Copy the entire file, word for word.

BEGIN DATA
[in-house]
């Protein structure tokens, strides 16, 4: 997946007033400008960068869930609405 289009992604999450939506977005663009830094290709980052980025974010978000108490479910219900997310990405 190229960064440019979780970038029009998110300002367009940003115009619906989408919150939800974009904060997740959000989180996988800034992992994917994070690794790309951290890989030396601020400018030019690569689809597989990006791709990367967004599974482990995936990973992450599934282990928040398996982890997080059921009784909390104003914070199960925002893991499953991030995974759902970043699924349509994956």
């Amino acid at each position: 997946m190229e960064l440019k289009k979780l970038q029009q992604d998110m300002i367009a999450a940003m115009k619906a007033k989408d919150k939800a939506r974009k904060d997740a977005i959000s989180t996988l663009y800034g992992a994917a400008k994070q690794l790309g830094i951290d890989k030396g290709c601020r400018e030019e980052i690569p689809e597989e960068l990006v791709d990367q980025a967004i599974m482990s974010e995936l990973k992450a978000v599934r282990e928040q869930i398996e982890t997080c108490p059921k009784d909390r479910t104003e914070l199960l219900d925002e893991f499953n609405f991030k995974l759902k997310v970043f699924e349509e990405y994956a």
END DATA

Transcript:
[in-house]
């Protein structure tokens, strides 16, 4: 997946007033400008960068869930609405 289009992604999450939506977005663009830094290709980052980025974010978000108490479910219900997310990405 190229960064440019979780970038029009998110300002367009940003115009619906989408919150939800974009904060997740959000989180996988800034992992994917994070690794790309951290890989030396601020400018030019690569689809597989990006791709990367967004599974482990995936990973992450599934282990928040398996982890997080059921009784909390104003914070199960925002893991499953991030995974759902970043699924349509994956």
């Amino acid at each position: 997946m190229e960064l440019k289009k979780l970038q029009q992604d998110m300002i367009a999450a940003m115009k619906a007033k989408d919150k939800a939506r974009k904060d997740a977005i959000s989180t996988l663009y800034g992992a994917a400008k994070q690794l790309g830094i951290d890989k030396g290709c601020r400018e030019e980052i690569p689809e597989e960068l990006v791709d990367q980025a967004i599974m482990s974010e995936l990973k992450a978000v599934r282990e928040q869930i398996e982890t997080c108490p059921k009784d909390r479910t104003e914070l199960l219900d925002e893991f499953n609405f991030k995974l759902k997310v970043f699924e349509e990405y994956a």